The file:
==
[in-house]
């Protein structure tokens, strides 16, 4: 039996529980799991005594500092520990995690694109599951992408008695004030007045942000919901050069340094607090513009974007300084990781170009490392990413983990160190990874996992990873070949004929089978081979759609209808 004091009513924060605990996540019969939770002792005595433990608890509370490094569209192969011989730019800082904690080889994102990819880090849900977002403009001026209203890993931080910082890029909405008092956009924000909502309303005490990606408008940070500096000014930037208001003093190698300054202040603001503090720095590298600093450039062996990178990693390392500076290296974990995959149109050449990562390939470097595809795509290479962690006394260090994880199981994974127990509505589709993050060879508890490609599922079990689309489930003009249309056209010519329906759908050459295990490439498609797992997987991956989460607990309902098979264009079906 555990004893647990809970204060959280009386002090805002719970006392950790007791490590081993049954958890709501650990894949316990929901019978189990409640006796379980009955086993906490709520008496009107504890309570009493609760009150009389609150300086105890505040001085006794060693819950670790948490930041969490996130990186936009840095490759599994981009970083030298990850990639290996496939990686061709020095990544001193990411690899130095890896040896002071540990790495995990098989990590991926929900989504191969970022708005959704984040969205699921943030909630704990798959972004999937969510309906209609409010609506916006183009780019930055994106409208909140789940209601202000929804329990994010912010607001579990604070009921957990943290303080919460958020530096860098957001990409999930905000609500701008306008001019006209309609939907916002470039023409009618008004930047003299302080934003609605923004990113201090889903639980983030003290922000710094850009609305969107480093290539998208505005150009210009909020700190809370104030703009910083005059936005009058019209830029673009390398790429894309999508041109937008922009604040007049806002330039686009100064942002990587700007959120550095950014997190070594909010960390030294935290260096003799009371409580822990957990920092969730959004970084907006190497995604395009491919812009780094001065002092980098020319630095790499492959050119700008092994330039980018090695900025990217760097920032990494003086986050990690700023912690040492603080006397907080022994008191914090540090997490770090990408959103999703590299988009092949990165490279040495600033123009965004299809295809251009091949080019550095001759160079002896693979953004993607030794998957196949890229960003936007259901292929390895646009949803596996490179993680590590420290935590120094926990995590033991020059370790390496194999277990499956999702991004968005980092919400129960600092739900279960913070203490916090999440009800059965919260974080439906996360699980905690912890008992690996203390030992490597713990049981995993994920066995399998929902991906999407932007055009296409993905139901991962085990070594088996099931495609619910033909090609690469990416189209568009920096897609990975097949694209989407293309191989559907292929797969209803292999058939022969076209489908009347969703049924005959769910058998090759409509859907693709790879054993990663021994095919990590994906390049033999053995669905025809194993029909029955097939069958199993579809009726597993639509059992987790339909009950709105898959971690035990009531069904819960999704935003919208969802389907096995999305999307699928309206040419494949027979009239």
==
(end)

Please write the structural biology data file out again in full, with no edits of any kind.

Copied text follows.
[in-house]
């Protein structure tokens, strides 16, 4: 039996529980799991005594500092520990995690694109599951992408008695004030007045942000919901050069340094607090513009974007300084990781170009490392990413983990160190990874996992990873070949004929089978081979759609209808 004091009513924060605990996540019969939770002792005595433990608890509370490094569209192969011989730019800082904690080889994102990819880090849900977002403009001026209203890993931080910082890029909405008092956009924000909502309303005490990606408008940070500096000014930037208001003093190698300054202040603001503090720095590298600093450039062996990178990693390392500076290296974990995959149109050449990562390939470097595809795509290479962690006394260090994880199981994974127990509505589709993050060879508890490609599922079990689309489930003009249309056209010519329906759908050459295990490439498609797992997987991956989460607990309902098979264009079906 555990004893647990809970204060959280009386002090805002719970006392950790007791490590081993049954958890709501650990894949316990929901019978189990409640006796379980009955086993906490709520008496009107504890309570009493609760009150009389609150300086105890505040001085006794060693819950670790948490930041969490996130990186936009840095490759599994981009970083030298990850990639290996496939990686061709020095990544001193990411690899130095890896040896002071540990790495995990098989990590991926929900989504191969970022708005959704984040969205699921943030909630704990798959972004999937969510309906209609409010609506916006183009780019930055994106409208909140789940209601202000929804329990994010912010607001579990604070009921957990943290303080919460958020530096860098957001990409999930905000609500701008306008001019006209309609939907916002470039023409009618008004930047003299302080934003609605923004990113201090889903639980983030003290922000710094850009609305969107480093290539998208505005150009210009909020700190809370104030703009910083005059936005009058019209830029673009390398790429894309999508041109937008922009604040007049806002330039686009100064942002990587700007959120550095950014997190070594909010960390030294935290260096003799009371409580822990957990920092969730959004970084907006190497995604395009491919812009780094001065002092980098020319630095790499492959050119700008092994330039980018090695900025990217760097920032990494003086986050990690700023912690040492603080006397907080022994008191914090540090997490770090990408959103999703590299988009092949990165490279040495600033123009965004299809295809251009091949080019550095001759160079002896693979953004993607030794998957196949890229960003936007259901292929390895646009949803596996490179993680590590420290935590120094926990995590033991020059370790390496194999277990499956999702991004968005980092919400129960600092739900279960913070203490916090999440009800059965919260974080439906996360699980905690912890008992690996203390030992490597713990049981995993994920066995399998929902991906999407932007055009296409993905139901991962085990070594088996099931495609619910033909090609690469990416189209568009920096897609990975097949694209989407293309191989559907292929797969209803292999058939022969076209489908009347969703049924005959769910058998090759409509859907693709790879054993990663021994095919990590994906390049033999053995669905025809194993029909029955097939069958199993579809009726597993639509059992987790339909009950709105898959971690035990009531069904819960999704935003919208969802389907096995999305999307699928309206040419494949027979009239």